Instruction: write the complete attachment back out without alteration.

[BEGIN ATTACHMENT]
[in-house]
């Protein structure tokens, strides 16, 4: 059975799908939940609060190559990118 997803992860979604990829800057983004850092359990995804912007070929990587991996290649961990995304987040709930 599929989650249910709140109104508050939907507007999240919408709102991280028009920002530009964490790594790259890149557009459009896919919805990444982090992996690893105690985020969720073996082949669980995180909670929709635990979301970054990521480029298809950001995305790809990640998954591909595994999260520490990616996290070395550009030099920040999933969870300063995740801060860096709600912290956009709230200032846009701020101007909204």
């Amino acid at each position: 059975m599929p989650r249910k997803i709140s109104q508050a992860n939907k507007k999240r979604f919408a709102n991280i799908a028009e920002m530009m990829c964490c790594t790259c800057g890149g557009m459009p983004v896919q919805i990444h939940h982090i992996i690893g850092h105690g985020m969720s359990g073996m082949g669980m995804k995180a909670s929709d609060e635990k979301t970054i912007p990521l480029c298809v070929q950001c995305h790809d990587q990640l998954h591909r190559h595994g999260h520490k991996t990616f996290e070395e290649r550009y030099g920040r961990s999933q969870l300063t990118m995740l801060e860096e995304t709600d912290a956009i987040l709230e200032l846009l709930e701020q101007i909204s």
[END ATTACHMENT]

[in-house]
């Protein structure tokens, strides 16, 4: 059975799908939940609060190559990118 997803992860979604990829800057983004850092359990995804912007070929990587991996290649961990995304987040709930 599929989650249910709140109104508050939907507007999240919408709102991280028009920002530009964490790594790259890149557009459009896919919805990444982090992996690893105690985020969720073996082949669980995180909670929709635990979301970054990521480029298809950001995305790809990640998954591909595994999260520490990616996290070395550009030099920040999933969870300063995740801060860096709600912290956009709230200032846009701020101007909204």
């Amino acid at each position: 059975m599929p989650r249910k997803i709140s109104q508050a992860n939907k507007k999240r979604f919408a709102n991280i799908a028009e920002m530009m990829c964490c790594t790259c800057g890149g557009m459009p983004v896919q919805i990444h939940h982090i992996i690893g850092h105690g985020m969720s359990g073996m082949g669980m995804k995180a909670s929709d609060e635990k979301t970054i912007p990521l480029c298809v070929q950001c995305h790809d990587q990640l998954h591909r190559h595994g999260h520490k991996t990616f996290e070395e290649r550009y030099g920040r961990s999933q969870l300063t990118m995740l801060e860096e995304t709600d912290a956009i987040l709230e200032l846009l709930e701020q101007i909204s």